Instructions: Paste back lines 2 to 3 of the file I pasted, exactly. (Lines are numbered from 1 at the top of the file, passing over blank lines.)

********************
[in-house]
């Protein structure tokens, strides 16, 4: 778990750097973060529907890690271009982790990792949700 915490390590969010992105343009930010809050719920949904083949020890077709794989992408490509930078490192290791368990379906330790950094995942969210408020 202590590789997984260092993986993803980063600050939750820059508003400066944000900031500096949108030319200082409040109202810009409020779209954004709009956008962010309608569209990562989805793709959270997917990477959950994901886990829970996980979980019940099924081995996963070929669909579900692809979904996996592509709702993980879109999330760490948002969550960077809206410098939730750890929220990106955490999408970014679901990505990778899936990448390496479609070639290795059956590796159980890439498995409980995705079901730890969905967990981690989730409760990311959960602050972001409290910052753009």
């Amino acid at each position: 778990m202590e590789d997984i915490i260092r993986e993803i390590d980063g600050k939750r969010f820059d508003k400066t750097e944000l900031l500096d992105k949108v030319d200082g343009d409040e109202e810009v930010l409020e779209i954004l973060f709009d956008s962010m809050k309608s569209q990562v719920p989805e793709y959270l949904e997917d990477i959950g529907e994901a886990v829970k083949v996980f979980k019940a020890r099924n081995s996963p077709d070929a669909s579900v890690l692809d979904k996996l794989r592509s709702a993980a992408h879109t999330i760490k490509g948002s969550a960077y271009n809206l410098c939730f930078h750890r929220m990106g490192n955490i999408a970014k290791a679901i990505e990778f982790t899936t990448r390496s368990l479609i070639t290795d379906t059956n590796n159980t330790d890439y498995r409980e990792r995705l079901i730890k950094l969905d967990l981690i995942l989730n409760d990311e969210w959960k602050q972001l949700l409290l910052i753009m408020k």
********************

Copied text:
């Protein structure tokens, strides 16, 4: 778990750097973060529907890690271009982790990792949700 915490390590969010992105343009930010809050719920949904083949020890077709794989992408490509930078490192290791368990379906330790950094995942969210408020 202590590789997984260092993986993803980063600050939750820059508003400066944000900031500096949108030319200082409040109202810009409020779209954004709009956008962010309608569209990562989805793709959270997917990477959950994901886990829970996980979980019940099924081995996963070929669909579900692809979904996996592509709702993980879109999330760490948002969550960077809206410098939730750890929220990106955490999408970014679901990505990778899936990448390496479609070639290795059956590796159980890439498995409980995705079901730890969905967990981690989730409760990311959960602050972001409290910052753009």
């Amino acid at each position: 778990m202590e590789d997984i915490i260092r993986e993803i390590d980063g600050k939750r969010f820059d508003k400066t750097e944000l900031l500096d992105k949108v030319d200082g343009d409040e109202e810009v930010l409020e779209i954004l973060f709009d956008s962010m809050k309608s569209q990562v719920p989805e793709y959270l949904e997917d990477i959950g529907e994901a886990v829970k083949v996980f979980k019940a020890r099924n081995s996963p077709d070929a669909s579900v890690l692809d979904k996996l794989r592509s709702a993980a992408h879109t999330i760490k490509g948002s969550a960077y271009n809206l410098c939730f930078h750890r929220m990106g490192n955490i999408a970014k290791a679901i990505e990778f982790t899936t990448r390496s368990l479609i070639t290795d379906t059956n590796n159980t330790d890439y498995r409980e990792r995705l079901i730890k950094l969905d967990l981690i995942l989730n409760d990311e969210w959960k602050q972001l949700l409290l910052i753009m408020k």